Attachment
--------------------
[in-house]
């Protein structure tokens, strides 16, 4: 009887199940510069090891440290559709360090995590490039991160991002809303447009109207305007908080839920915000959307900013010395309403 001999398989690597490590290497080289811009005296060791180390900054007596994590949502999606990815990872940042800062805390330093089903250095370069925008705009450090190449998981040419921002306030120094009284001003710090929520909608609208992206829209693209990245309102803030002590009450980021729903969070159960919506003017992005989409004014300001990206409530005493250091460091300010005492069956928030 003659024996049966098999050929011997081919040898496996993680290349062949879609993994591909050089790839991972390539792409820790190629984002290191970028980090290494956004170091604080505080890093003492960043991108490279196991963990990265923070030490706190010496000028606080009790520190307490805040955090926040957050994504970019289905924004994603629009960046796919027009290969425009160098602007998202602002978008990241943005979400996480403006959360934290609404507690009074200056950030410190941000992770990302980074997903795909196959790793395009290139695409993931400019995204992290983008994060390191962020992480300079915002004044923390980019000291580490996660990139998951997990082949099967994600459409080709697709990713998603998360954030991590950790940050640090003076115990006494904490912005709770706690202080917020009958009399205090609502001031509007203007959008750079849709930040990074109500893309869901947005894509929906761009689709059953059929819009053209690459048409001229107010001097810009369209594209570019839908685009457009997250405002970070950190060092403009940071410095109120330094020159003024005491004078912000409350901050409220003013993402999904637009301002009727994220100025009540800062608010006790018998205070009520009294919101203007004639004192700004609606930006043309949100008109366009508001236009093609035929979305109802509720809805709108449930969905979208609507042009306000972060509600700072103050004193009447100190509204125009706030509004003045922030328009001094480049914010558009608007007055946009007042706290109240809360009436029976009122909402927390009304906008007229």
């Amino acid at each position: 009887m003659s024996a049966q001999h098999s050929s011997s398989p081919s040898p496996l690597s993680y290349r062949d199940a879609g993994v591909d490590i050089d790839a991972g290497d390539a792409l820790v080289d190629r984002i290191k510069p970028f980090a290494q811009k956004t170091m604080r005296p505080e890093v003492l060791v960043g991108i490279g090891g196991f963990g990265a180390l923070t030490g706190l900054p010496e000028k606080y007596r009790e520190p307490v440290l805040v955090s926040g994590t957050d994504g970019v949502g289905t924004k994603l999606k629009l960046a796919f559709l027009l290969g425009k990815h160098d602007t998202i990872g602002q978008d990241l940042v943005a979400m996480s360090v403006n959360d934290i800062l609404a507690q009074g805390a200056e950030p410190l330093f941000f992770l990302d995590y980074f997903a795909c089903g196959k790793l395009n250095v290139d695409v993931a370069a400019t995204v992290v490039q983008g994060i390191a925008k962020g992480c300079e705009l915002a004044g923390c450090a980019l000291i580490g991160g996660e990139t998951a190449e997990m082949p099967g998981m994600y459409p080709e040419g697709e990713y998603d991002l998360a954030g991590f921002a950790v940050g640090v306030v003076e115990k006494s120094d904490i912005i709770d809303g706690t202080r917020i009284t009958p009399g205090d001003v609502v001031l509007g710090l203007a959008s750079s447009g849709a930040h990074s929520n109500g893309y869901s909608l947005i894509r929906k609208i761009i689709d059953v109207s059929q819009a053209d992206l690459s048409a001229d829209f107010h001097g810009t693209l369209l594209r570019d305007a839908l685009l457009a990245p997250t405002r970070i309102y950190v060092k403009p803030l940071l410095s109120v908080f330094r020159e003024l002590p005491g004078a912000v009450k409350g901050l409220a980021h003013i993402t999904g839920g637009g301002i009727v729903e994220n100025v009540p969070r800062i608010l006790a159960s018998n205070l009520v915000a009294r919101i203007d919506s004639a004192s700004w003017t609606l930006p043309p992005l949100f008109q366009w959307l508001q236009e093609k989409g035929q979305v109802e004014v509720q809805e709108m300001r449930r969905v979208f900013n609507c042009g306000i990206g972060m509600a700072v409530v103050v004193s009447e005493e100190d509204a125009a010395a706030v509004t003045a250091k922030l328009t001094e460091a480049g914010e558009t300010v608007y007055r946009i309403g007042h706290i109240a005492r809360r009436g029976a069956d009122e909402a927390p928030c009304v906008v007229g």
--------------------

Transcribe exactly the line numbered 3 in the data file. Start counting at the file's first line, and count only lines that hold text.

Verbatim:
């Amino acid at each position: 009887m003659s024996a049966q001999h098999s050929s011997s398989p081919s040898p496996l690597s993680y290349r062949d199940a879609g993994v591909d490590i050089d790839a991972g290497d390539a792409l820790v080289d190629r984002i290191k510069p970028f980090a290494q811009k956004t170091m604080r005296p505080e890093v003492l060791v960043g991108i490279g090891g196991f963990g990265a180390l923070t030490g706190l900054p010496e000028k606080y007596r009790e520190p307490v440290l805040v955090s926040g994590t957050d994504g970019v949502g289905t924004k994603l999606k629009l960046a796919f559709l027009l290969g425009k990815h160098d602007t998202i990872g602002q978008d990241l940042v943005a979400m996480s360090v403006n959360d934290i800062l609404a507690q009074g805390a200056e950030p410190l330093f941000f992770l990302d995590y980074f997903a795909c089903g196959k790793l395009n250095v290139d695409v993931a370069a400019t995204v992290v490039q983008g994060i390191a925008k962020g992480c300079e705009l915002a004044g923390c450090a980019l000291i580490g991160g996660e990139t998951a190449e997990m082949p099967g998981m994600y459409p080709e040419g697709e990713y998603d991002l998360a954030g991590f921002a950790v940050g640090v306030v003076e115990k006494s120094d904490i912005i709770d809303g706690t202080r917020i009284t009958p009399g205090d001003v609502v001031l509007g710090l203007a959008s750079s447009g849709a930040h990074s929520n109500g893309y869901s909608l947005i894509r929906k609208i761009i689709d059953v109207s059929q819009a053209d992206l690459s048409a001229d829209f107010h001097g810009t693209l369209l594209r570019d305007a839908l685009l457009a990245p997250t405002r970070i309102y950190v060092k403009p803030l940071l410095s109120v908080f330094r020159e003024l002590p005491g004078a912000v009450k409350g901050l409220a980021h003013i993402t999904g839920g637009g301002i009727v729903e994220n100025v009540p969070r800062i608010l006790a159960s018998n205070l009520v915000a009294r919101i203007d919506s004639a004192s700004w003017t609606l930006p043309p992005l949100f008109q366009w959307l508001q236009e093609k989409g035929q979305v109802e004014v509720q809805e709108m300001r449930r969905v979208f900013n609507c042009g306000i990206g972060m509600a700072v409530v103050v004193s009447e005493e100190d509204a125009a010395a706030v509004t003045a250091k922030l328009t001094e460091a480049g914010e558009t300010v608007y007055r946009i309403g007042h706290i109240a005492r809360r009436g029976a069956d009122e909402a927390p928030c009304v906008v007229g």